Gainful Employment and Independence is one of four key outcome areas APHSA seeks to impact through a transformed human service system. Through aligned and person-centered programs, flexible funding, meaningful accountability, and strategic partnerships, we can provide the opportunities and supports that will help low-income individuals get a job, keep a job, and start down a sustainable career path.
For low-income people, having a job and staying in the workforce are critical to achieving economic mobility and greater wellbeing. However, many low-income people do not have equal access to opportunity, and face barriers to full participation in our nation’s economy. Human service agencies and their partners play a critical role in supporting access to opportunity, employment, self-sufficiency, and greater individual capacity for low-income individuals and families.
The APHSA Center for Employment & Economic Well-Being (CEEWB) was established to be a central source of information, resources, discussion and development relating to workforce engagement and gainful employment. The Center facilitates collaboration across stakeholders, and identifies and promotes practice models, funding structures, and policies that can best support and enable gainful employment and self-sufficiency for individuals and families.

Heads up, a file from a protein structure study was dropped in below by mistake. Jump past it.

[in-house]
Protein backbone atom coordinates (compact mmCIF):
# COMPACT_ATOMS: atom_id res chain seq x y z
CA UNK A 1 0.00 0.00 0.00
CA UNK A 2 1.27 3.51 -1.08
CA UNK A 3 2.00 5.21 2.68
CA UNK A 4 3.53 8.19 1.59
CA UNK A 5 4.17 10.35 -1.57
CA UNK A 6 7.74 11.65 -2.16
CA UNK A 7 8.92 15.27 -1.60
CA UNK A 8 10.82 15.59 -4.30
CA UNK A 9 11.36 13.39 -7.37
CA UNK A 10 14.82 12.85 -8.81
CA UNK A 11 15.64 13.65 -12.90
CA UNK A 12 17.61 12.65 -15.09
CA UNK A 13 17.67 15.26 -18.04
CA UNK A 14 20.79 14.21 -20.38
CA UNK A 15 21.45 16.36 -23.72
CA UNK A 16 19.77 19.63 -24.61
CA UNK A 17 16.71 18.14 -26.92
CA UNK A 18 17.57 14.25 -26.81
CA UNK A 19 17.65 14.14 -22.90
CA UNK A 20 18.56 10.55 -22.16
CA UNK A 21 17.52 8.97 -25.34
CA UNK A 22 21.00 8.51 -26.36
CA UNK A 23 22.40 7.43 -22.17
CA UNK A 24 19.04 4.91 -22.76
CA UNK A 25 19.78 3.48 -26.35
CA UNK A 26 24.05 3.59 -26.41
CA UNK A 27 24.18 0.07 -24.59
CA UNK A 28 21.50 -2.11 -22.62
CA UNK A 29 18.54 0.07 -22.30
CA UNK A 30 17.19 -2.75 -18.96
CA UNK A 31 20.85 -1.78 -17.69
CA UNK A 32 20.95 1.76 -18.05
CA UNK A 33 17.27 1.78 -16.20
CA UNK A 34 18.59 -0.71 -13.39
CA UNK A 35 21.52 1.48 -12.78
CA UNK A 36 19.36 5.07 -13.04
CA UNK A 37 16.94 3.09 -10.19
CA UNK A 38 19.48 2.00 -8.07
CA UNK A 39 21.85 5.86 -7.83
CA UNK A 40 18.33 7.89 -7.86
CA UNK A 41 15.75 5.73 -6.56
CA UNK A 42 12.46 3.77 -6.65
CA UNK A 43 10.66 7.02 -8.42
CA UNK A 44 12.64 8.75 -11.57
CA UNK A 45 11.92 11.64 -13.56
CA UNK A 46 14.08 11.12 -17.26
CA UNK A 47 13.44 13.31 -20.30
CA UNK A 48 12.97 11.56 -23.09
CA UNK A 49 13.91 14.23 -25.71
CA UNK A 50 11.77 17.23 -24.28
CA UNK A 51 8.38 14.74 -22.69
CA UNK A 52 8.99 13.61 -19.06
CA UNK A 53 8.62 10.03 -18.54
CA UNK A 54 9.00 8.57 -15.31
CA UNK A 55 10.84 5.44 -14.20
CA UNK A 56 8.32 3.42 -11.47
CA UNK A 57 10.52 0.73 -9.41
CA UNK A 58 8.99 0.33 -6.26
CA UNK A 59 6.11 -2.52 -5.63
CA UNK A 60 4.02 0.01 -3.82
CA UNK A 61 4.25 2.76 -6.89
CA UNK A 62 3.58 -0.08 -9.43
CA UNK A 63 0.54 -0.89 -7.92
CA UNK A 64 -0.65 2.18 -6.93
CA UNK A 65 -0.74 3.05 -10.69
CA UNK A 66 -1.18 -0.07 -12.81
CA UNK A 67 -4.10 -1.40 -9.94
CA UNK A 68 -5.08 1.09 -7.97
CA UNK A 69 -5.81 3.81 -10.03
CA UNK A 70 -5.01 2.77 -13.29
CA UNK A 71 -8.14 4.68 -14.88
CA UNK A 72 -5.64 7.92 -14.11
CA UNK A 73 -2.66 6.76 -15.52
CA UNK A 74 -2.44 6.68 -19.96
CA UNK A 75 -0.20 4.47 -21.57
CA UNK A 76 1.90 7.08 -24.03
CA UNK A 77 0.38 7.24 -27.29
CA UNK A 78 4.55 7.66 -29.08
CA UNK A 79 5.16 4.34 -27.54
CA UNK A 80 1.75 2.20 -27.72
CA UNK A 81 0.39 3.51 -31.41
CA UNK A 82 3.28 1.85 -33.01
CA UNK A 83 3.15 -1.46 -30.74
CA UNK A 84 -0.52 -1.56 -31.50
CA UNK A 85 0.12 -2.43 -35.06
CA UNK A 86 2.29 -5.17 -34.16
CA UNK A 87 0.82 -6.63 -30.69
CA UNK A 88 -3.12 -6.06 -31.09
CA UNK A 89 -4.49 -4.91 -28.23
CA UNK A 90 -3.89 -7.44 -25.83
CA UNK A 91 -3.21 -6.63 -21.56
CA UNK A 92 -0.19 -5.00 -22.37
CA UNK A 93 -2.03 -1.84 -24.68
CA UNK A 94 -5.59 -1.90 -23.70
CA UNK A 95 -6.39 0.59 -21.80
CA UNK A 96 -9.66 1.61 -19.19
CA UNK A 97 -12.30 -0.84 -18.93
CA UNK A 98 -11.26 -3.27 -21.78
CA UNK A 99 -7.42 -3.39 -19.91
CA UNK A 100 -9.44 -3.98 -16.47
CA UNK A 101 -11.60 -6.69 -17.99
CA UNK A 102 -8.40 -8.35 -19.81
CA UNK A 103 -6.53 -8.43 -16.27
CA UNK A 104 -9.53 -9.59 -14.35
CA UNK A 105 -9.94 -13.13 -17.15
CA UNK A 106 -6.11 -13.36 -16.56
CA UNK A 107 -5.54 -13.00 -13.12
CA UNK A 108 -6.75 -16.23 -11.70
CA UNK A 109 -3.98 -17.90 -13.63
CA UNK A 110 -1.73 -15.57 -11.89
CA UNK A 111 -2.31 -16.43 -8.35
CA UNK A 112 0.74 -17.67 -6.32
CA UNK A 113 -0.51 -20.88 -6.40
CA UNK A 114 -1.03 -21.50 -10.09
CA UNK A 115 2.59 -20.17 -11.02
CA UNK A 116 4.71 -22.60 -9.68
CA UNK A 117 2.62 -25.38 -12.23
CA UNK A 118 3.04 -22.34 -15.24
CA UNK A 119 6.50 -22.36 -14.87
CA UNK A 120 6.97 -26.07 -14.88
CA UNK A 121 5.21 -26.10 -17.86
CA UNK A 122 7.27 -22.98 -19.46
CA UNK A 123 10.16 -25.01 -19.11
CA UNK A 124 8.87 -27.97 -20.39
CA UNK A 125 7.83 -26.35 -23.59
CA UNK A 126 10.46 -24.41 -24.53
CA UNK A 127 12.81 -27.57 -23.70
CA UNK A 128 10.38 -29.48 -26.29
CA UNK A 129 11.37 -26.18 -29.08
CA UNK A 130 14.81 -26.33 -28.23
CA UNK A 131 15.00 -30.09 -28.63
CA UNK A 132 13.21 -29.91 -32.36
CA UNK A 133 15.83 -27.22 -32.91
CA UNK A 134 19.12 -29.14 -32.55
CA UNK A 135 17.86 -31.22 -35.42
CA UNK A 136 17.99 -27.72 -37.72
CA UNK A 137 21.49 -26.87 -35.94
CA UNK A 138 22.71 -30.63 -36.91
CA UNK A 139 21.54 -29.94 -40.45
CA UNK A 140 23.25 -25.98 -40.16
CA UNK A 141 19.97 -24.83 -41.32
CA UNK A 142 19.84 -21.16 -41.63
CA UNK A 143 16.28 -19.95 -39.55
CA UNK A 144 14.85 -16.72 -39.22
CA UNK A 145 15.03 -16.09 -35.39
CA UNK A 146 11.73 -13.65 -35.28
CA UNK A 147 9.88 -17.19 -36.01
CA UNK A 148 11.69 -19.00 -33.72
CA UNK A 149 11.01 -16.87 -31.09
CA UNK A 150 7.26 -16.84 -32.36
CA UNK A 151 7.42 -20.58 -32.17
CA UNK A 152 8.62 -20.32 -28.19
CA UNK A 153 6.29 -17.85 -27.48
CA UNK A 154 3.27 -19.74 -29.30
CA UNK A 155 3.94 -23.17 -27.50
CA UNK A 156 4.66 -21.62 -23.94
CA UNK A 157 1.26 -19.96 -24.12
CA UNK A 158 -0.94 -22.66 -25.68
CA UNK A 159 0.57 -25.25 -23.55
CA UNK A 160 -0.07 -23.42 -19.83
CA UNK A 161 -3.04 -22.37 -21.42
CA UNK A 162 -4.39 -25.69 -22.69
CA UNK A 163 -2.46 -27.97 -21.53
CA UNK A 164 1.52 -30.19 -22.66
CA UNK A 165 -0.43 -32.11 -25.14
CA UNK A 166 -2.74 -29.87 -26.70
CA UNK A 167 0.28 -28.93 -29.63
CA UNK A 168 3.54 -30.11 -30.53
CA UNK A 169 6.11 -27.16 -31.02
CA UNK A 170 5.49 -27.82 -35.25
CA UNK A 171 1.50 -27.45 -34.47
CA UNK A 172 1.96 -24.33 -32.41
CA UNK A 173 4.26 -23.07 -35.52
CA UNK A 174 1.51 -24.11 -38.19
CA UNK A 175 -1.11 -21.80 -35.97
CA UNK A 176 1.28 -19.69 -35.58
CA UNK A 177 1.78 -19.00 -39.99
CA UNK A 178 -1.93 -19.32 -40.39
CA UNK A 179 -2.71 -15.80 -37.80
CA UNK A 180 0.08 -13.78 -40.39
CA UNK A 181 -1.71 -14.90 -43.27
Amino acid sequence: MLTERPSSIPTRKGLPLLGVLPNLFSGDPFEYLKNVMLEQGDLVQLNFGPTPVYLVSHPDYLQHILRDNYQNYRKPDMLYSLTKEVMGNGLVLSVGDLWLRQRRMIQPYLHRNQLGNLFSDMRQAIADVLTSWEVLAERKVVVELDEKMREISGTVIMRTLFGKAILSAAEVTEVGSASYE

New policy brief on SNAP:
Policy & Practice Articles:
View all of the articles in the Policy & Practice - Special CEEWB Series!
CEEWB's 2017 Hot Topics Webinar Series:
Institute for Research on Poverty at the University of Wisconsin-Madison, Wednesday, July 19, 2017, 2:00-3:00 PM Eastern
WorkforceGPS, Thursday, July 20, 2017, 3:00-4:00 PM Eastern
Food Research & Action Center (FRAC), Thursday, July 27, 2017, 2:00-3:00 PM Eastern
National Association for Welfare Research & Statistics, July 30-August 2, 2017, Pittsburg, PA
The Job-Driven Vocational Rehabilitation Technical Assistance Center (JD-VRTAC) and the Vocational Rehabilitation Research and Training Center on Demand-Side Strategies (Demand-Side RRTC), Wednesday, August 2-3, 2017, Bethesda, MD
Featured Resource!—Making the Cut When Applying for Jobs Online
Journal of Vocational Rehabilitation, June 2017
Companies are increasingly moving toward the use of web-based hiring practices. Unfortunately, job applicants with disabilities may encounter barriers to accessing and submitting online job applications. Recent research reveals that nearly half of job seekers with disabilities who applied for a job online found the experience to be difficult or impossible. This article provides winning strategies for job seekers with intellectual and developmental disabilities and those who support them with navigating the online application process.